RIVERTON — The Raiders’ coaching staff is one of the more solid, well-versed and experienced group of guys in the American Legion program which makes sense considering all three played college baseball, some were looked at for minor-leagues, and everyone has a large part of their past heavily influenced by the sport.
Dan Hauck, one of the assistant coaches, is no different. He fits that bill just like assistant coaches Steven Reinig and Eric Baker, and he has similar history to coach Kevin “Wally” Lofthus.
Baseball started for Hauck all the way back in tee-ball, “I loved it since tee-ball. We lived in Casper and the tee-ball field was up on a hill so if you hit it far enough it went off down the hill,” Hauck said.
Hauck’s little league team was also where that championship mentality grew inside of him,
“My little league team was last team to win the Little League state championship in Wyoming back in 1986,” Hauck said with a laugh before reminiscing, “We had a kid on our team named Chris Hamilton, he hit 21 home runs that year. So in extra innings in Newcastle, when we were playing vs Torrington they walked him to get to me cause I was a much better option. Well, anyway, I hit a ball into the left center gap and he scored from first and we won and we got to go to San Bernardino.”
After playing baseball all the way through little league Hauck had more opportunities through Babe Ruth which he played from ages 13-15 before starting American Legion when he turned 16. It was there that he met Eric Baker, his now-friend and Riverton Raiders colleague as assistant coach.
“I was a lot better than coach Baker,” Hauck joked, “The Lander field is really short, that’s why he hit so many home runs back then.”
Shortly after playing for Legion it was time for college ball, something he knew he wanted to do. Originally playing for BYU Idaho, then-called Ricks College, before going on a mission trip in the mid-90s.
“Lots of times I think people use athletics to get to a place that helps them get to other places,” Hauck said about his time in college, “I could’ve played in the minor leagues, I probably never would’ve made it to the bigs, I just didn’t have a good enough arm. But what baseball did was it got me to a spot where I learned to take a few other things in my life seriously.”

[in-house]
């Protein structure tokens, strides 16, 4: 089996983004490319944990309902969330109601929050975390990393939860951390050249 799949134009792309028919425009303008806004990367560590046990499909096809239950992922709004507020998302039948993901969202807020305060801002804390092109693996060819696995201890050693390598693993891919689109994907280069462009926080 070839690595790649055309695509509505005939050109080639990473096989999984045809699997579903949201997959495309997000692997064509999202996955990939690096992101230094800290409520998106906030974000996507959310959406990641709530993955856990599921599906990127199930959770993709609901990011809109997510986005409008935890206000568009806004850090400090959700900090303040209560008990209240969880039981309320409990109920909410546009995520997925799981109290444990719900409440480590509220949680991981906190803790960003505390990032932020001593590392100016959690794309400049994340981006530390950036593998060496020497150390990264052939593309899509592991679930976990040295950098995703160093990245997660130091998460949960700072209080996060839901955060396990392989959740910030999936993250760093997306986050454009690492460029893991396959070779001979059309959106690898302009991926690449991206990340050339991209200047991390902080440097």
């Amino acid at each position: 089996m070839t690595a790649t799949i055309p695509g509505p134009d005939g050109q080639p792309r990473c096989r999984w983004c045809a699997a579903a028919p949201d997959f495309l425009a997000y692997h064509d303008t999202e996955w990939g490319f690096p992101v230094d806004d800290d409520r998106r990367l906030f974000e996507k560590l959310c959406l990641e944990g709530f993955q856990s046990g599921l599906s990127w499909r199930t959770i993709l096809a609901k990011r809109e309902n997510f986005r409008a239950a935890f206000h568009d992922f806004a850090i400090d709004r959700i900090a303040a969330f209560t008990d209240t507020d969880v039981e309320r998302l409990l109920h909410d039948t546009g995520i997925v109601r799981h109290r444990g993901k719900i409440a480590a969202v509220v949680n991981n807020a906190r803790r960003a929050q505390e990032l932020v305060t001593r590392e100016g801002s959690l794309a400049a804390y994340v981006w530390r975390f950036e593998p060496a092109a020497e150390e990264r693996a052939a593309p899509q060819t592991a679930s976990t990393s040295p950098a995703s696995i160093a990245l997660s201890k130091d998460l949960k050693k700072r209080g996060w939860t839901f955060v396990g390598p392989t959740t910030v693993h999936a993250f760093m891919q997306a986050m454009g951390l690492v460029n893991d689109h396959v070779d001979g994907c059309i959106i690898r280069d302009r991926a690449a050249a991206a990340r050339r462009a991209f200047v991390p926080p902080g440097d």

One of those things was his education and the future that he could make for himself outside of baseball, leading to his acceptance to the University of Nebraska medical center for dental school where he learned what makes him happy and makes him money today at Arrow Mountain Dental off East Jackson Avenue.
When he returned from dental school he got back into the American Legion baseball program, helping coach the Raiders way back in the mid-2000s before getting busier and busier, eventually waiting until his son was older.
“I didn’t want to influence his playing time,” Hauck said about his kids’ chances at getting starting time on the diamond.
He helped coach them, as well as many of the current Raiders team, when they were eleven or twelve, “we should’ve won a little league state championship but the wheels fell off the bus really bad and it didn’t work out.”
What’s funny about American Legion baseball is that it leads to connections that last lifetimes and span multiple avenues, including the coincidental ‘small-world’ aspect that has really helped Hauck and new head coach Kevin “Wally” Lofthus and their new coaching relationship.